Monterey taking action against climate change
BY SUSTAINABILITY COORDINATOR TED TERRASAS
Status of cell facility applications
BY PLANNING OFFICE STAFF
With current applications for proposed small cell facilities installation in Monterey neighborhoods in process in the Planning Office, the City is working to provide as much information as possible to the community. It is important that you are well informed and prepared to participate in public discussions.
We created a web page on monterey.org that will continue to be updated with the latest news on this topic. You can locate the page directly at monterey.org/smallcellfacility and a link is available at monterey.org/planning. The page includes video links to previous meetings, application materials, latest correspondence, and a frequently asked questions (FAQ) page.
Tentative public hearings for the 13 proposed small cell facilities have been scheduled in compliance with applicable timeframes for wireless applications under federal regulations. Five small cell Use Permit applications are tentatively scheduled for review by the Planning Commission on March 27, 2018, and the remaining eight small cell Use Permit applications are tentatively scheduled for review by the Planning Commission on June 12, 2018. The location and time of each of the two hearings will be announced prior to the meeting. Details with links are available at monterey.org/smallcellfacility.
Yes, climate does naturally fluctuate over time, but the alarming warming trend of the world during the industrial revolution has led the overwhelming majority of climate scientists to conclude that human activities are throwing natural fluctuations far out of balance. It is no coincidence that 16 of the 17 warmest years on record have occurred since 2001 with NASA reporting that carbon dioxide levels are the highest they have been in 650,000 years.
Some of the correlated effects of this increase in temperature are sea level rise, worsening natural disasters such as hurricanes, fires, drought, and flooding. These will then obviously lead to significant impacts on human life, such as health effects, impacts to agriculture and fishing, tourism, the economy and even national defense.
In addition, the United States is the second largest contributor of carbon dioxide, a major greenhouse gas, to the atmosphere. In spite of this fact, the federal government pulled out of the Paris Climate Agreement, of which 196 countries have signed, has rolled back environmental regulations designed to minimize greenhouse gas impacts, and placed a focus on environmentally damaging energy generation sources over renewables.
Due to this fact, many cities and states across the United States have taken it upon themselves to contribute to solving the challenge of climate change. The City of Monterey, for example has completed energy retrofits to City buildings, purchases renewable power from a third party provider, is expanding the use of electric vehicle charging stations and solar panel utilization, and last year joined Monterey Bay Community Power, a local government agency providing an alternative to PG&E power. (see previous article)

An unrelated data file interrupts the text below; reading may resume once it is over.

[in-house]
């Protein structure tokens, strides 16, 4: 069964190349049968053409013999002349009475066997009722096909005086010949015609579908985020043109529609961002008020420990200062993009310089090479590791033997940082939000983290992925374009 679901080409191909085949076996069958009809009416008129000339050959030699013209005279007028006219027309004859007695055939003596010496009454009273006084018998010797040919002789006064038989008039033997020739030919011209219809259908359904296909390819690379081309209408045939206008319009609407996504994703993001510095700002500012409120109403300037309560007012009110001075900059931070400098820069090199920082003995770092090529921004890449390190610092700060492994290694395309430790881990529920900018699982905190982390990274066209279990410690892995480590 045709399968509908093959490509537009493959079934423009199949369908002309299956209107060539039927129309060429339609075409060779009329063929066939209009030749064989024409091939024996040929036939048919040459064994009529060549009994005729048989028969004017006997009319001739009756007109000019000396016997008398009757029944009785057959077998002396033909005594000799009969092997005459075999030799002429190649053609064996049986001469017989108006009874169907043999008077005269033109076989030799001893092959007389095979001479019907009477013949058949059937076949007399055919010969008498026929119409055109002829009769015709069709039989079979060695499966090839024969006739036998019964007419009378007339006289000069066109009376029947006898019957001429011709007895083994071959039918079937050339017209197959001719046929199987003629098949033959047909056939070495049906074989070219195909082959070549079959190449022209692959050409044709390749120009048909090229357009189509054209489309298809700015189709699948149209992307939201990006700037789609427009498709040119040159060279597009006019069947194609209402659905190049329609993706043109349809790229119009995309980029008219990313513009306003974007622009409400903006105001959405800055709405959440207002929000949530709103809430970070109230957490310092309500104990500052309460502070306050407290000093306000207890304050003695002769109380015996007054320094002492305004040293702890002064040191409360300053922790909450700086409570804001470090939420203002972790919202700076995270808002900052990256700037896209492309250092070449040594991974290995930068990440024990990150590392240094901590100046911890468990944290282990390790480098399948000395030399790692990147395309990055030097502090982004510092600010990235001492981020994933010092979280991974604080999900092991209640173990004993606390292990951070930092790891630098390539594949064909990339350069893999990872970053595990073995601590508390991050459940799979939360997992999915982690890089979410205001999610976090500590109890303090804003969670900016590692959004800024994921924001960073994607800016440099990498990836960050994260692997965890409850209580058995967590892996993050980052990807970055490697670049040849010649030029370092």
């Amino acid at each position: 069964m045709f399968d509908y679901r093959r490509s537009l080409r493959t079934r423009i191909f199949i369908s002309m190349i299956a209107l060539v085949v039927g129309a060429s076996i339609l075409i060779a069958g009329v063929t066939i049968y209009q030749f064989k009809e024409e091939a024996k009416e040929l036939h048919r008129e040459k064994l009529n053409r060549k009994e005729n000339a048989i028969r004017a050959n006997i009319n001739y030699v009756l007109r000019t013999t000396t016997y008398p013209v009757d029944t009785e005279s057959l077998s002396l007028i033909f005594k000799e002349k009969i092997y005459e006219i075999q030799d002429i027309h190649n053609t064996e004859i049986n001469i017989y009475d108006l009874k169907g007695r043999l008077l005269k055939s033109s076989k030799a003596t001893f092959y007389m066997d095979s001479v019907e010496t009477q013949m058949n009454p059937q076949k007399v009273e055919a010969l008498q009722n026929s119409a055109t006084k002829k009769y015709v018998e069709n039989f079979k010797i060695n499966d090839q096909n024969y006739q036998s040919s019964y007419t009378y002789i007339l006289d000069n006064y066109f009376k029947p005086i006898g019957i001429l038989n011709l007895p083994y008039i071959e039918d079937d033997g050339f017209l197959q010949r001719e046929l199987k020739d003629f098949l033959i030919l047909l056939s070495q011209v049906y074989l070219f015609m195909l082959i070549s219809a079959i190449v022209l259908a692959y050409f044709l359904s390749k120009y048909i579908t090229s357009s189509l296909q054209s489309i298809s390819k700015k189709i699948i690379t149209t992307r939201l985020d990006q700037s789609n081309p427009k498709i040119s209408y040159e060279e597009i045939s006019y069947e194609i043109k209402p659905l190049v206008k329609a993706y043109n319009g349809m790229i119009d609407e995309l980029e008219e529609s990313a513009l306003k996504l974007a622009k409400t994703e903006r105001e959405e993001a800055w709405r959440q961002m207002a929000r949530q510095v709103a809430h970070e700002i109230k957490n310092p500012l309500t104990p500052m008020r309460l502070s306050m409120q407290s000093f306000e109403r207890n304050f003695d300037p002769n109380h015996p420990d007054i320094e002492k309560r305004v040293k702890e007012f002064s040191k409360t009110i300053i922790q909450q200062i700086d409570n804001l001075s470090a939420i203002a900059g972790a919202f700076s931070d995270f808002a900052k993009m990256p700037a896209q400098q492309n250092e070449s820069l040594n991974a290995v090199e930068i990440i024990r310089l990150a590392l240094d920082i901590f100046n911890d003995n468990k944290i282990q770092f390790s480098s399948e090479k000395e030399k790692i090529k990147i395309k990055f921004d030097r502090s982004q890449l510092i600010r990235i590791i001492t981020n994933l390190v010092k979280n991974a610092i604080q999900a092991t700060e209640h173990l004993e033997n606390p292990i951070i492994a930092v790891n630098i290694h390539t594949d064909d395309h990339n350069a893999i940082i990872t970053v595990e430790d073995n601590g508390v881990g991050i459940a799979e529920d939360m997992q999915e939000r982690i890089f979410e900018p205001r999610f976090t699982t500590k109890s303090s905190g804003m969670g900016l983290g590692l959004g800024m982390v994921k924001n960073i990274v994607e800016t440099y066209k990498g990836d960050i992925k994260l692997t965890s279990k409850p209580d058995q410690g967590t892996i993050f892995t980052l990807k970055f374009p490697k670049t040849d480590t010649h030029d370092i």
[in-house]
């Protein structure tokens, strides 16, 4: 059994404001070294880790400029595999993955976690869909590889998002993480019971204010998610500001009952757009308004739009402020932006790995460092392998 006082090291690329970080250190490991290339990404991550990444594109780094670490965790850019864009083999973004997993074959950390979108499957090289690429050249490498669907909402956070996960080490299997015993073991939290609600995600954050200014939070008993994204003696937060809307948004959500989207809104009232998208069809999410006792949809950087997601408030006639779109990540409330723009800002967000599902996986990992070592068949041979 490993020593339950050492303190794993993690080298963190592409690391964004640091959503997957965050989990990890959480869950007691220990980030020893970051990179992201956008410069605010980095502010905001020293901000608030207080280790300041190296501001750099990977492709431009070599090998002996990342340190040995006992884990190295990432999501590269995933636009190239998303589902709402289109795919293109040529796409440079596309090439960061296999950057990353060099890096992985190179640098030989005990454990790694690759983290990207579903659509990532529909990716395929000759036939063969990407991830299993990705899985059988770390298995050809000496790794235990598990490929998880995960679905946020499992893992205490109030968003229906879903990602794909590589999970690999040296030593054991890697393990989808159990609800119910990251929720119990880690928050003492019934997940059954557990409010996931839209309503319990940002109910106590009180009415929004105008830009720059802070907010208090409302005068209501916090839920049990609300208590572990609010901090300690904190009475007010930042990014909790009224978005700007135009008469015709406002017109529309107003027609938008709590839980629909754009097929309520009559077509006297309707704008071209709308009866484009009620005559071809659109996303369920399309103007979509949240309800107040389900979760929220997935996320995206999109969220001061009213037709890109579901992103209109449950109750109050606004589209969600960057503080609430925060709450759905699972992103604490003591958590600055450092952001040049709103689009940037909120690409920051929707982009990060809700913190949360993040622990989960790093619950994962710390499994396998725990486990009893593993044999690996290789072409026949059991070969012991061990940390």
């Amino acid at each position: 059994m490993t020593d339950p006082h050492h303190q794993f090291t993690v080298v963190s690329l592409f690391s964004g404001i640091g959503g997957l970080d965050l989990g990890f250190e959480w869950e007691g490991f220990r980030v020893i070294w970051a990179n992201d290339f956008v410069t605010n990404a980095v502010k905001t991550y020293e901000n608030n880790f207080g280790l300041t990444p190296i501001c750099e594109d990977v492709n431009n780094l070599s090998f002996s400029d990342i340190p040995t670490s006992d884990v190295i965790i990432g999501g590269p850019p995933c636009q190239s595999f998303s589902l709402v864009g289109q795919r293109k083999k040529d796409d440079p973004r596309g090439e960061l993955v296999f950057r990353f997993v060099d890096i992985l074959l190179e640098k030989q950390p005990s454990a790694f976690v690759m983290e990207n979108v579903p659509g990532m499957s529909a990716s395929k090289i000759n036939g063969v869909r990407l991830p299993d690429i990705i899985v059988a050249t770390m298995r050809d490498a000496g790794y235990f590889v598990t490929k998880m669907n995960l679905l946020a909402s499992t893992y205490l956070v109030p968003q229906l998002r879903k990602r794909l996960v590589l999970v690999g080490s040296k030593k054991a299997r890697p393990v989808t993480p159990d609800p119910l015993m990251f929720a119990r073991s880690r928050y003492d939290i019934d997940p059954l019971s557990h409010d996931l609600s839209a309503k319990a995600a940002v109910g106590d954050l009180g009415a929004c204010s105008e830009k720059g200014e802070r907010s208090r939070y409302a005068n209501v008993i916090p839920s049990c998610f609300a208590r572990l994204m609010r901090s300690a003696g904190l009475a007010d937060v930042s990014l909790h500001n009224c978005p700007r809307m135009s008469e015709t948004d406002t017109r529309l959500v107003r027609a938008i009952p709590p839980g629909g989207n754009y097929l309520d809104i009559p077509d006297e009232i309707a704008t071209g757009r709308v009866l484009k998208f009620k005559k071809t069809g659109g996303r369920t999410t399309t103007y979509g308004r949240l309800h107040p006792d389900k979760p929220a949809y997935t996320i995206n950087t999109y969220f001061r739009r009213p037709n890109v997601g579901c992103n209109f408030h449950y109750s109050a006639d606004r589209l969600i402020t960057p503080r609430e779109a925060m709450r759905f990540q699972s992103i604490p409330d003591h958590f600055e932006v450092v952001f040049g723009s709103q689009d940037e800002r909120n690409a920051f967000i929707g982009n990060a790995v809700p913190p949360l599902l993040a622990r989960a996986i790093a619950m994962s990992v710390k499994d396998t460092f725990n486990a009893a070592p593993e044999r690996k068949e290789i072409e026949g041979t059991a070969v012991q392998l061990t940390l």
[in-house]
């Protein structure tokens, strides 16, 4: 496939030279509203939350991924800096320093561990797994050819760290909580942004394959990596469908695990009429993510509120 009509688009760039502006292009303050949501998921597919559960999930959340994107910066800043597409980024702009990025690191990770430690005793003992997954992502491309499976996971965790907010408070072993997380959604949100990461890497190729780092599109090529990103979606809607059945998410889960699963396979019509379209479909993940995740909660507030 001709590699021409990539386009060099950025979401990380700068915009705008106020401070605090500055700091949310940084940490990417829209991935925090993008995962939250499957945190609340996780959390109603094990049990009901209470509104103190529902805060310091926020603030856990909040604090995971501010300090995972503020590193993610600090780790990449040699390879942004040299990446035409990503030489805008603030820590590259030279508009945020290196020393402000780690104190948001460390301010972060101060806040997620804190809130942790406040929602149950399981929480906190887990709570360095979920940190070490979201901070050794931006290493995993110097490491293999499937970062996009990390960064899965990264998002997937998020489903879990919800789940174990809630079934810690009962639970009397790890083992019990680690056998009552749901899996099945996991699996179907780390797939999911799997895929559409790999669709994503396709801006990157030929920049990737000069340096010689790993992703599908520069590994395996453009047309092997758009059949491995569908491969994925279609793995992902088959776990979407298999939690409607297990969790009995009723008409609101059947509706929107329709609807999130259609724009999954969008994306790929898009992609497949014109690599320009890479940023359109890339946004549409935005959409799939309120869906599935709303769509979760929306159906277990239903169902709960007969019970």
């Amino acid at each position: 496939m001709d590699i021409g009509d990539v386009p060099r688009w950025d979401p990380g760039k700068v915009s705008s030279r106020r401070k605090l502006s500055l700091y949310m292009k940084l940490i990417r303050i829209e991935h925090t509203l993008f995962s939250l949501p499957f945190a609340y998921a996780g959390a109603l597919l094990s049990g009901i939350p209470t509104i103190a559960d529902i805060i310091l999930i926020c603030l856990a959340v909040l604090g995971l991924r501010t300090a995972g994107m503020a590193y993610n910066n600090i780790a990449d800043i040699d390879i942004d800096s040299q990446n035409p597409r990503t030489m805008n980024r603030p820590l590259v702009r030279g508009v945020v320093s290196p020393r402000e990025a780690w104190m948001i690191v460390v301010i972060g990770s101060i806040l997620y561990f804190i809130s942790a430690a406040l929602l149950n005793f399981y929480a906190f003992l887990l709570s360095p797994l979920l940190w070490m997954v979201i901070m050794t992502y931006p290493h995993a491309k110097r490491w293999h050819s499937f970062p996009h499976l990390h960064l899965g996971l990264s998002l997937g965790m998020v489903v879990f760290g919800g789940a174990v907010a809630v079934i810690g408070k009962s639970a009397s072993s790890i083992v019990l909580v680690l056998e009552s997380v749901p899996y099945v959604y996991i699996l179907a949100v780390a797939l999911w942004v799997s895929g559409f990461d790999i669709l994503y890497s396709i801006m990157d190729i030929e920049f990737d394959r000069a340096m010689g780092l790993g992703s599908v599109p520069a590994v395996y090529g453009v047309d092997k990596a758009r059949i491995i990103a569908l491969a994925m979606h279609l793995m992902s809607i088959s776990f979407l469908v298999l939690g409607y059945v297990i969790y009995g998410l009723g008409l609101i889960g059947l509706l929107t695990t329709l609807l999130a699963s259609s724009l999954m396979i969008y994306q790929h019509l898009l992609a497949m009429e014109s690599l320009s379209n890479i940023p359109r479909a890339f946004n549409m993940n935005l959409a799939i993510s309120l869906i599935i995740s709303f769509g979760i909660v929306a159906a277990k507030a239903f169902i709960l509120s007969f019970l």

To support initiatives beyond City limits, the City Council recently adopted a resolution to encourage the federal government to initiate a carbon fee and dividend program, which would increase the cost of fossil fuels to better reflect their negative impacts on the environment, and distribute the collected fees back to taxpayers.
“You are not a drop in the ocean. You are the entire ocean in a drop” - Rumi
Photo by Michelle Robertson
Friends of MPL Chocolate & Wine Benefit Event - February 23, 2018
The Monterey Public Library is celebrating Love Your Library Month by releasing a new series of library cards! There are three new options: the winner of our design contest, Taylor Rose Griffith's illustration of a sea otter, a 1930s photo from our California History Room of boats representing three different fishing traditions, and an updated Monterey Public Library (MPL) logo.
All options now include a wallet and keychain card! You can swap out your old card for a new set in exchange for re-verifying your contact information.
The Library is also now on Instagram @MontereyPublicLibrary!
Love your Library - get a new card!
BY MONTEREY PUBLIC LIBRARY MANAGER KIM SMITH
With State legislation that took effect in 2016, California has been focusing on keeping organics (food and yard) waste generated by businesses out of landfills. Businesses often generate a high volume of waste material, and are often the first category targeted when looking to reduce landfilled waste. With thresholds to continue to lower until 2020, it is expected that the majority of businesses will be required by state law to recycle their organics waste in the near future.
Often times when these types of recycling legislation are passed, it is left to local governments to determine how to carry out these programs. In addition, the State often wants information on what actions local governments are taking, and how effective their programs are. This is often provided in the form of an annual report, when the effectiveness of recycling programs can be evaluated.
In the case of Monterey, organics diversion is carried out by Monterey City Disposal, offering a variety of collection services, which include yard waste and food waste. From there, organics are taken to the Marina Landfill where yard waste is put into large piles and ground up for compost and food waste is taken to an anaerobic digester where it is broken down and used for energy production in addition to becoming compost.
Making the shift to widespread diversion of organics is a challenging endeavor, but will eliminate another large portion of material still making its way to the landfill. Along with banning, reducing or eliminating other types of waste that are still landfilled today, this will move us closer to a future when landfilling becomes a thing of the past.